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Re: -rpath with libtool and Debian Linux

On Wed, Jan 27, 1999 at 05:07:30PM -0200, Alexandre Oliva wrote:

> You might have included my suggestion to prevent having to move
> libraries in the first place: creating a libc6-specific directory
> right now, instead of installing libraries in /usr/lib and having to
> move them into another directory when libc7 should be released.

So, in other words, you would have Debian violate FSSTND, FHS, and decades
or historical precedent simply because you are unwilling to fix brokenness
in libtool?  I simply find this level of arrogance almost beyond
comprehension.  To say that Debian and every other distribution that tries
to adhere to these standards (most do) is broken for trying to do so is

> > point: -rpath is necessary if one is installing libraries and binaries
> > linked to those libraries in one's home directory, or if your Unix has
> > no support for library search paths via environment variables like
> > Linux's LD_LIBRARY_PATH.

But our Unix does have that support (no rpath necessary!)

> before): libtool will hard-code the installation directory of the
> library into the `libdir' variable of the .la script it installs.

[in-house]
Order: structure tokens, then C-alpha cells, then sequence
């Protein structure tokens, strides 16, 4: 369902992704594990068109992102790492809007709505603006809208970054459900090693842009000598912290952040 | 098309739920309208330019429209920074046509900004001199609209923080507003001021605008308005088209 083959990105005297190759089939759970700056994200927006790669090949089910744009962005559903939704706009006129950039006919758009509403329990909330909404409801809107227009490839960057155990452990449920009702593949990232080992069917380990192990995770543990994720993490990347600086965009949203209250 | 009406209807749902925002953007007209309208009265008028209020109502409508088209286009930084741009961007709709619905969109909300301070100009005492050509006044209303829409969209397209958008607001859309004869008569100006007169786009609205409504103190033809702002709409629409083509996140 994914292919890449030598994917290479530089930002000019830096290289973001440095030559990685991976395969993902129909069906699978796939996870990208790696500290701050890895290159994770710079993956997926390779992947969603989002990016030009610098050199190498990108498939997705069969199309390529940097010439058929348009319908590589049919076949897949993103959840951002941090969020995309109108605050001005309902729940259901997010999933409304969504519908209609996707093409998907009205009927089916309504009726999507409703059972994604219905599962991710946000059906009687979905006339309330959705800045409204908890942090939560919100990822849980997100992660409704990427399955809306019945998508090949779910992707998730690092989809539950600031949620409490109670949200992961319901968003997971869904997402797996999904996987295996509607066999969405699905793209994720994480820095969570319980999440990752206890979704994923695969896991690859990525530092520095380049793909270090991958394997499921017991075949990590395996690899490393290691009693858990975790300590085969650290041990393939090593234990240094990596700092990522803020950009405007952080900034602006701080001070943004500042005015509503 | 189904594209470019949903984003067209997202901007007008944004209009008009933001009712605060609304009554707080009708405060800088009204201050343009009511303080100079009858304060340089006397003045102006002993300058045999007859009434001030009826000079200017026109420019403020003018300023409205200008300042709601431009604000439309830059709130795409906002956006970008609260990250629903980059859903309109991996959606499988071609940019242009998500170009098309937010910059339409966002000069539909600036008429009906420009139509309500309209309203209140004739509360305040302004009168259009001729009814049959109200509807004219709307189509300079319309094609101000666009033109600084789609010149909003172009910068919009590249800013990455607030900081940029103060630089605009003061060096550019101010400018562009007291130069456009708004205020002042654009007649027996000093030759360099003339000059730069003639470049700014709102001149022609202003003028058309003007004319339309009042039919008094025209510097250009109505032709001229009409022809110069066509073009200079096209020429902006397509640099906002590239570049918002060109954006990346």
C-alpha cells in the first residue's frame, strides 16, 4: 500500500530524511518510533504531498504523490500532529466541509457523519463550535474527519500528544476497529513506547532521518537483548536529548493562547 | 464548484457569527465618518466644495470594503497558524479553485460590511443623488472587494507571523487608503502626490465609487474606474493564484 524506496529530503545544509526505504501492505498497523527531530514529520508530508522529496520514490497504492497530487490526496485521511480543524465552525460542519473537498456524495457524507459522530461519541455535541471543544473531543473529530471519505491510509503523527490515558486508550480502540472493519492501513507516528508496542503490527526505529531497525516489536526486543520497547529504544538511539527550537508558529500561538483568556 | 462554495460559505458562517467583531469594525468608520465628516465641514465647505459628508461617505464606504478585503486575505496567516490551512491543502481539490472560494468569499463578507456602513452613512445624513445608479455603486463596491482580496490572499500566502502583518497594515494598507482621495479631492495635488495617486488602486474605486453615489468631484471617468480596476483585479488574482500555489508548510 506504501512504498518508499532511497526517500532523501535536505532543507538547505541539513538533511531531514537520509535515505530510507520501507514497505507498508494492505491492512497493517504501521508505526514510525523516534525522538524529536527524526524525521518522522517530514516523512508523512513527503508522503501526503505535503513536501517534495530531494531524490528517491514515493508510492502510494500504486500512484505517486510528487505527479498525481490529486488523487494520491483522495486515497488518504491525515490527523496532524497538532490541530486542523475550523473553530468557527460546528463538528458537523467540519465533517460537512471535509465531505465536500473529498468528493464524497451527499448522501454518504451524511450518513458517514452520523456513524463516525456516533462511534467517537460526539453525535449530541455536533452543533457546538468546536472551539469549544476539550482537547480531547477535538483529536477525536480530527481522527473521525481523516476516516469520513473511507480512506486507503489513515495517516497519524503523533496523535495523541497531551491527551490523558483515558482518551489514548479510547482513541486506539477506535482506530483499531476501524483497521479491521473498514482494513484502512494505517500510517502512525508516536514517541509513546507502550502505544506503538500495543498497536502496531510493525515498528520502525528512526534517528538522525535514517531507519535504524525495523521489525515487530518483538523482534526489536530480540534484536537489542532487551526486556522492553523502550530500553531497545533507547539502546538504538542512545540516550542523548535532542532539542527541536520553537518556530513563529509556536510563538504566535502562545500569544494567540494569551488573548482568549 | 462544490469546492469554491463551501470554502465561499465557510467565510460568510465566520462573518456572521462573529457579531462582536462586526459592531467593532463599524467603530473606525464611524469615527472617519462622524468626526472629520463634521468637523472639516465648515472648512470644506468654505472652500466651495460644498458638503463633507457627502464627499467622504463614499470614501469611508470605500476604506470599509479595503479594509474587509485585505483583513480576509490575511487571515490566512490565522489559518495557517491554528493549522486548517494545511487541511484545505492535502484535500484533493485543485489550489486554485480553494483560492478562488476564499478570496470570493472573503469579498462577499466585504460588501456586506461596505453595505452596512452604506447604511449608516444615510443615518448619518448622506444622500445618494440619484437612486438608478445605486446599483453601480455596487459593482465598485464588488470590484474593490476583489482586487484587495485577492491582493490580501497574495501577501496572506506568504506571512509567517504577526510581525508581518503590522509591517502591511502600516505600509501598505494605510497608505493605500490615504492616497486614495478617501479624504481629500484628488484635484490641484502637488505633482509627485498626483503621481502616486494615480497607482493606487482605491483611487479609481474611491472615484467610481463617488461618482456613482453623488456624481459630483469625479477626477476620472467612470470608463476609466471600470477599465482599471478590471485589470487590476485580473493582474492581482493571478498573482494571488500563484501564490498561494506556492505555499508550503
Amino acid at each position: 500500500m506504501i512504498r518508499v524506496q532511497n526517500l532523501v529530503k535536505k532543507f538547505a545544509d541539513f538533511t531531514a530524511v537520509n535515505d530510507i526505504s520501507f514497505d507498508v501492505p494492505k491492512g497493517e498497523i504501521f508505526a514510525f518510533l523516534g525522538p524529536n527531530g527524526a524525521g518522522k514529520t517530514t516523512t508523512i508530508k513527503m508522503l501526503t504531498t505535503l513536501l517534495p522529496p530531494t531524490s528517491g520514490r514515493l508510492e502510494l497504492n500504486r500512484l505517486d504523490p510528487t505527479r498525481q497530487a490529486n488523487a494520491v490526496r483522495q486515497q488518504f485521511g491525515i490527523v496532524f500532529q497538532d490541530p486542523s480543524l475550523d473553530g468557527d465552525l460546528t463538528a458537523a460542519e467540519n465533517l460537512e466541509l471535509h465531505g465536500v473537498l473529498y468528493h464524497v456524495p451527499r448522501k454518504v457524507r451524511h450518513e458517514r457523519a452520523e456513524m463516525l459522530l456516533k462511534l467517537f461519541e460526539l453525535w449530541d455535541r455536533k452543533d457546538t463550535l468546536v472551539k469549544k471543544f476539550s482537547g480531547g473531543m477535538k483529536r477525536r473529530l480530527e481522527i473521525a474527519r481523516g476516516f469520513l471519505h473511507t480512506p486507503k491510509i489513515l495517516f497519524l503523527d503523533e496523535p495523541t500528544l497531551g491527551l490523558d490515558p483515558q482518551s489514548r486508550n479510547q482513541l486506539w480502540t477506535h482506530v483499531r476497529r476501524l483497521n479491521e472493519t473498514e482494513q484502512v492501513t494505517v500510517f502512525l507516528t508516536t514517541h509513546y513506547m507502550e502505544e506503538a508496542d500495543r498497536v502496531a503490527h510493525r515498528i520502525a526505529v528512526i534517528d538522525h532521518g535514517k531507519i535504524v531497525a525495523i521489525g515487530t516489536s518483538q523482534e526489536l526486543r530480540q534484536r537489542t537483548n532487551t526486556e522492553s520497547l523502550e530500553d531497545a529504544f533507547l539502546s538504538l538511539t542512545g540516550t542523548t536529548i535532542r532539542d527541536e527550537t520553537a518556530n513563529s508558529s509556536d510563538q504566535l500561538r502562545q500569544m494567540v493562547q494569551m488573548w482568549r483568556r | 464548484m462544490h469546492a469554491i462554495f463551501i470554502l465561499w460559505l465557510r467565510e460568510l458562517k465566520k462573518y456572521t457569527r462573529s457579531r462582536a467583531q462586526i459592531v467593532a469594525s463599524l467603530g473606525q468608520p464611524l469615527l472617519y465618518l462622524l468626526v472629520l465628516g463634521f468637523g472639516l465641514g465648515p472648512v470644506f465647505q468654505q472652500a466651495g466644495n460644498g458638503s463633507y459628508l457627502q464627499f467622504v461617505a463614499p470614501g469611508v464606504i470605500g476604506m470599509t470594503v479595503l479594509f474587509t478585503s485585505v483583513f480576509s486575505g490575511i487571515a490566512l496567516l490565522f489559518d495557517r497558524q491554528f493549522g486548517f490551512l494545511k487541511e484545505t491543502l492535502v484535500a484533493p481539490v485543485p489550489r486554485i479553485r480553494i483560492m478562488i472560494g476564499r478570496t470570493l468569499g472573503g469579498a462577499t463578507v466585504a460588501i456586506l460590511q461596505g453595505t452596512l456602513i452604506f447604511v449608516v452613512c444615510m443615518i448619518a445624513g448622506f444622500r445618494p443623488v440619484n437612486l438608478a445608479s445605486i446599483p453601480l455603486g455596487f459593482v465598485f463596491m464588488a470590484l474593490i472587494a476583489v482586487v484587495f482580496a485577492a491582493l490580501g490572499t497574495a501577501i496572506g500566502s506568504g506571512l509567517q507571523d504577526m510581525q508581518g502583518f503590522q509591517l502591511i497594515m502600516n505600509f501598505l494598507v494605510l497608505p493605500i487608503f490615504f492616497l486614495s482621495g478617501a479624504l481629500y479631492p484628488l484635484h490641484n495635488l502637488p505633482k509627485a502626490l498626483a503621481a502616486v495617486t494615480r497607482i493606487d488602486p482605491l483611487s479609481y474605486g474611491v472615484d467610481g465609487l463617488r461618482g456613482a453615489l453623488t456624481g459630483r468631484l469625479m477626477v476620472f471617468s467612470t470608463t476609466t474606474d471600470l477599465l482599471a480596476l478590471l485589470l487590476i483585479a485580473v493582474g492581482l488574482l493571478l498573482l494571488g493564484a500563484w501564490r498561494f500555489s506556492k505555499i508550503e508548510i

> Therefore, if one moves the library then tries to link with the .la
> file, he loses.  There's also the dlopening issue: libltdl (to be

How does one link with a script?

> released with libtool 1.3) will dlopen a library in the directory
> pointed to by `libdir' too.

Then how about fixing it?

> In general, I feel that moving libraries around is a very bad idea,
> because it will lead to failure most of the times, and that's why I
> don't feel libtool should help people doing that.

How come it only leads to failure when libtool is involved then?

> Actually, not issuing -rpath or equivalent is quite easy to do, but
> choosing *when* not to do it is the part that is hard to port.  Thomas 

Look, we're not picky.  You put an option in there that Configure can pass
to it at compile time, that's fine.

> hardcode path at all?  Or something else?  What to do on a platform
> that doesn't support the requested hardcoding strategy?

Obviously you use what you have.

> The issue is very complex because we can't think just of GNU/Linux
> with all its bells and whistles, because libtool is supposed to
> present an homogeneous, portable interface to creating libraries.

Ohhh, I get it.  We're supposed to ignore the functionality that we have
because others are still running on PDP-11s, right?

Of all the nerve, this has to take the cake.  I have no problem with
maintaining compatibility, but when it comes to something like this, where
compatibility CAN be maintained while still allowing us to take advantage of
our features, to insist that we must ignore our features is outlandish.


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